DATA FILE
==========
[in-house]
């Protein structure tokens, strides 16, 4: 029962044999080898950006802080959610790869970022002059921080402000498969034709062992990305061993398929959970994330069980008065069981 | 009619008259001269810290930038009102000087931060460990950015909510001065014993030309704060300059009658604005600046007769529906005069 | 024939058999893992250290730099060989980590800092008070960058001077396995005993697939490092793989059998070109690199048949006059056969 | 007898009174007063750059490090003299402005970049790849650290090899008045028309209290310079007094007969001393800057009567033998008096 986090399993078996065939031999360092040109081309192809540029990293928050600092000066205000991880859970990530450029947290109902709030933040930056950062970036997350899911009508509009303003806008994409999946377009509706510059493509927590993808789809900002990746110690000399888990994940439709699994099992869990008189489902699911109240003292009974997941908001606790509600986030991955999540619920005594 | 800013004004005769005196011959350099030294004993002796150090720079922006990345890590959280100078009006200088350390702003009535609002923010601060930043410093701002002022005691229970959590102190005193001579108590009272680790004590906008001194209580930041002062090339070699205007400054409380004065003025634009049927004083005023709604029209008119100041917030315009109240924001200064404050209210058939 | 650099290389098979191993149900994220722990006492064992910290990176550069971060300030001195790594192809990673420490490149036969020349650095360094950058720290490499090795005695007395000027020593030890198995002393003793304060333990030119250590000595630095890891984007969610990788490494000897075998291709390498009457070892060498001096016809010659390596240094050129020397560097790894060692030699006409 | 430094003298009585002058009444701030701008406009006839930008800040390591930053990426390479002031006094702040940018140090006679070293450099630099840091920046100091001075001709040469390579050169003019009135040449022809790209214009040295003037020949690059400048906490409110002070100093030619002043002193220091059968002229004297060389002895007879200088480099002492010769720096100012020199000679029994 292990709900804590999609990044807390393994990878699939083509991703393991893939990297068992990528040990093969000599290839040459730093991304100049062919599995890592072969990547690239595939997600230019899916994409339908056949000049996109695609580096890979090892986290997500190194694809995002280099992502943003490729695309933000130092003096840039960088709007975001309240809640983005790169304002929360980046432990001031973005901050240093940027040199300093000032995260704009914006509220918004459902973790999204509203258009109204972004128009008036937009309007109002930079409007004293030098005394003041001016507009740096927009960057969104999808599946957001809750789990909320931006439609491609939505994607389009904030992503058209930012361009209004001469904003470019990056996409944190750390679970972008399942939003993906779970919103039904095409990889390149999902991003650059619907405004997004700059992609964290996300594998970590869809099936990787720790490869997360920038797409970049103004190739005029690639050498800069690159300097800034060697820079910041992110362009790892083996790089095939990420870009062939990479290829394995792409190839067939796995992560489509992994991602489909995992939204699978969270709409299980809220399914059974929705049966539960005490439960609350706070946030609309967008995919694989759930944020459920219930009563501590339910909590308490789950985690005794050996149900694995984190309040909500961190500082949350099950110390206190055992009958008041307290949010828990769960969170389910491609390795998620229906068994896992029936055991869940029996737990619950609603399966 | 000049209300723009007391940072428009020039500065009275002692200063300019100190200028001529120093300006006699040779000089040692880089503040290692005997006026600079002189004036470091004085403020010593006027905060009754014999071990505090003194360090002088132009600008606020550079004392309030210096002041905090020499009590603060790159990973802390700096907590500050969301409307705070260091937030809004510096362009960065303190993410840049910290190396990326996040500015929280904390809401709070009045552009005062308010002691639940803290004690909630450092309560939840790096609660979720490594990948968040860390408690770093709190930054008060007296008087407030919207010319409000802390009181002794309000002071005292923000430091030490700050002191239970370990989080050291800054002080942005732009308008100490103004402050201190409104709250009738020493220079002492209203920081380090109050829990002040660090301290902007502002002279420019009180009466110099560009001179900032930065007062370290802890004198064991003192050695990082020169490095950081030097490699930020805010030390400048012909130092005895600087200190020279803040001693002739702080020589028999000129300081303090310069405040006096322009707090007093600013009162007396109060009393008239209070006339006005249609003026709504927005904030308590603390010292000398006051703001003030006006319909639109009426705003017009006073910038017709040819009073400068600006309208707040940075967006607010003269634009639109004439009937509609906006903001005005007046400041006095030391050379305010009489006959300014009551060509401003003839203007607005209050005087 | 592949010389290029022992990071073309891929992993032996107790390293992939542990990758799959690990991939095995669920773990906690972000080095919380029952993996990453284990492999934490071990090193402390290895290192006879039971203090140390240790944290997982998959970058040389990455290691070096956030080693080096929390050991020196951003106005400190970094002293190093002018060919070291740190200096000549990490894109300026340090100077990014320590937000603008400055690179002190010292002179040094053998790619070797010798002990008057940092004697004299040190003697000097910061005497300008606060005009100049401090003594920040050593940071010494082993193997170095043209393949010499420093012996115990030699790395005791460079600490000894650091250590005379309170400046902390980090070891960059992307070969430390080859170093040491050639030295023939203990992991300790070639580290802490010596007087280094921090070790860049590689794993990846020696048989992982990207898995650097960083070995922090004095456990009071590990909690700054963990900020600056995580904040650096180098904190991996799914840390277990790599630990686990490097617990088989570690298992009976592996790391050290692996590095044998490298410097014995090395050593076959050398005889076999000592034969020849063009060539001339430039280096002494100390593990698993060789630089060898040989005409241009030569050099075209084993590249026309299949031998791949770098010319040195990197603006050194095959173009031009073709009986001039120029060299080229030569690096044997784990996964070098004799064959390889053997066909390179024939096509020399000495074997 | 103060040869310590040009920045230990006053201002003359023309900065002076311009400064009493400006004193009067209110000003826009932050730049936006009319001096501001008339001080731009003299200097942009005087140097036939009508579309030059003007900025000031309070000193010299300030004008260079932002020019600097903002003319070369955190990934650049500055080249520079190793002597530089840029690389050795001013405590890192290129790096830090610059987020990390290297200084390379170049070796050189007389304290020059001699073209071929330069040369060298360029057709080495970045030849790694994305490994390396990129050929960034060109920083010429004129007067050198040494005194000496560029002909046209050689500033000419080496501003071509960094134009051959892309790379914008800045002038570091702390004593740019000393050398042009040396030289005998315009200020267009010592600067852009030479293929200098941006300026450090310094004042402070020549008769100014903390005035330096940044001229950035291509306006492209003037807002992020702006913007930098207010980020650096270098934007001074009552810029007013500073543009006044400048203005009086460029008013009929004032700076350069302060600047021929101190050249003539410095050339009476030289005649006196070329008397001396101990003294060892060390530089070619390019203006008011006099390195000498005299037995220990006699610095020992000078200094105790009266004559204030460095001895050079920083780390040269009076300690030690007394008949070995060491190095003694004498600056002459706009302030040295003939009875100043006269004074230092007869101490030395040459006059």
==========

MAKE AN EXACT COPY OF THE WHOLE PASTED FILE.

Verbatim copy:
[in-house]
């Protein structure tokens, strides 16, 4: 029962044999080898950006802080959610790869970022002059921080402000498969034709062992990305061993398929959970994330069980008065069981 | 009619008259001269810290930038009102000087931060460990950015909510001065014993030309704060300059009658604005600046007769529906005069 | 024939058999893992250290730099060989980590800092008070960058001077396995005993697939490092793989059998070109690199048949006059056969 | 007898009174007063750059490090003299402005970049790849650290090899008045028309209290310079007094007969001393800057009567033998008096 986090399993078996065939031999360092040109081309192809540029990293928050600092000066205000991880859970990530450029947290109902709030933040930056950062970036997350899911009508509009303003806008994409999946377009509706510059493509927590993808789809900002990746110690000399888990994940439709699994099992869990008189489902699911109240003292009974997941908001606790509600986030991955999540619920005594 | 800013004004005769005196011959350099030294004993002796150090720079922006990345890590959280100078009006200088350390702003009535609002923010601060930043410093701002002022005691229970959590102190005193001579108590009272680790004590906008001194209580930041002062090339070699205007400054409380004065003025634009049927004083005023709604029209008119100041917030315009109240924001200064404050209210058939 | 650099290389098979191993149900994220722990006492064992910290990176550069971060300030001195790594192809990673420490490149036969020349650095360094950058720290490499090795005695007395000027020593030890198995002393003793304060333990030119250590000595630095890891984007969610990788490494000897075998291709390498009457070892060498001096016809010659390596240094050129020397560097790894060692030699006409 | 430094003298009585002058009444701030701008406009006839930008800040390591930053990426390479002031006094702040940018140090006679070293450099630099840091920046100091001075001709040469390579050169003019009135040449022809790209214009040295003037020949690059400048906490409110002070100093030619002043002193220091059968002229004297060389002895007879200088480099002492010769720096100012020199000679029994 292990709900804590999609990044807390393994990878699939083509991703393991893939990297068992990528040990093969000599290839040459730093991304100049062919599995890592072969990547690239595939997600230019899916994409339908056949000049996109695609580096890979090892986290997500190194694809995002280099992502943003490729695309933000130092003096840039960088709007975001309240809640983005790169304002929360980046432990001031973005901050240093940027040199300093000032995260704009914006509220918004459902973790999204509203258009109204972004128009008036937009309007109002930079409007004293030098005394003041001016507009740096927009960057969104999808599946957001809750789990909320931006439609491609939505994607389009904030992503058209930012361009209004001469904003470019990056996409944190750390679970972008399942939003993906779970919103039904095409990889390149999902991003650059619907405004997004700059992609964290996300594998970590869809099936990787720790490869997360920038797409970049103004190739005029690639050498800069690159300097800034060697820079910041992110362009790892083996790089095939990420870009062939990479290829394995792409190839067939796995992560489509992994991602489909995992939204699978969270709409299980809220399914059974929705049966539960005490439960609350706070946030609309967008995919694989759930944020459920219930009563501590339910909590308490789950985690005794050996149900694995984190309040909500961190500082949350099950110390206190055992009958008041307290949010828990769960969170389910491609390795998620229906068994896992029936055991869940029996737990619950609603399966 | 000049209300723009007391940072428009020039500065009275002692200063300019100190200028001529120093300006006699040779000089040692880089503040290692005997006026600079002189004036470091004085403020010593006027905060009754014999071990505090003194360090002088132009600008606020550079004392309030210096002041905090020499009590603060790159990973802390700096907590500050969301409307705070260091937030809004510096362009960065303190993410840049910290190396990326996040500015929280904390809401709070009045552009005062308010002691639940803290004690909630450092309560939840790096609660979720490594990948968040860390408690770093709190930054008060007296008087407030919207010319409000802390009181002794309000002071005292923000430091030490700050002191239970370990989080050291800054002080942005732009308008100490103004402050201190409104709250009738020493220079002492209203920081380090109050829990002040660090301290902007502002002279420019009180009466110099560009001179900032930065007062370290802890004198064991003192050695990082020169490095950081030097490699930020805010030390400048012909130092005895600087200190020279803040001693002739702080020589028999000129300081303090310069405040006096322009707090007093600013009162007396109060009393008239209070006339006005249609003026709504927005904030308590603390010292000398006051703001003030006006319909639109009426705003017009006073910038017709040819009073400068600006309208707040940075967006607010003269634009639109004439009937509609906006903001005005007046400041006095030391050379305010009489006959300014009551060509401003003839203007607005209050005087 | 592949010389290029022992990071073309891929992993032996107790390293992939542990990758799959690990991939095995669920773990906690972000080095919380029952993996990453284990492999934490071990090193402390290895290192006879039971203090140390240790944290997982998959970058040389990455290691070096956030080693080096929390050991020196951003106005400190970094002293190093002018060919070291740190200096000549990490894109300026340090100077990014320590937000603008400055690179002190010292002179040094053998790619070797010798002990008057940092004697004299040190003697000097910061005497300008606060005009100049401090003594920040050593940071010494082993193997170095043209393949010499420093012996115990030699790395005791460079600490000894650091250590005379309170400046902390980090070891960059992307070969430390080859170093040491050639030295023939203990992991300790070639580290802490010596007087280094921090070790860049590689794993990846020696048989992982990207898995650097960083070995922090004095456990009071590990909690700054963990900020600056995580904040650096180098904190991996799914840390277990790599630990686990490097617990088989570690298992009976592996790391050290692996590095044998490298410097014995090395050593076959050398005889076999000592034969020849063009060539001339430039280096002494100390593990698993060789630089060898040989005409241009030569050099075209084993590249026309299949031998791949770098010319040195990197603006050194095959173009031009073709009986001039120029060299080229030569690096044997784990996964070098004799064959390889053997066909390179024939096509020399000495074997 | 103060040869310590040009920045230990006053201002003359023309900065002076311009400064009493400006004193009067209110000003826009932050730049936006009319001096501001008339001080731009003299200097942009005087140097036939009508579309030059003007900025000031309070000193010299300030004008260079932002020019600097903002003319070369955190990934650049500055080249520079190793002597530089840029690389050795001013405590890192290129790096830090610059987020990390290297200084390379170049070796050189007389304290020059001699073209071929330069040369060298360029057709080495970045030849790694994305490994390396990129050929960034060109920083010429004129007067050198040494005194000496560029002909046209050689500033000419080496501003071509960094134009051959892309790379914008800045002038570091702390004593740019000393050398042009040396030289005998315009200020267009010592600067852009030479293929200098941006300026450090310094004042402070020549008769100014903390005035330096940044001229950035291509306006492209003037807002992020702006913007930098207010980020650096270098934007001074009552810029007013500073543009006044400048203005009086460029008013009929004032700076350069302060600047021929101190050249003539410095050339009476030289005649006196070329008397001396101990003294060892060390530089070619390019203006008011006099390195000498005299037995220990006699610095020992000078200094105790009266004559204030460095001895050079920083780390040269009076300690030690007394008949070995060491190095003694004498600056002459706009302030040295003939009875100043006269004074230092007869101490030395040459006059």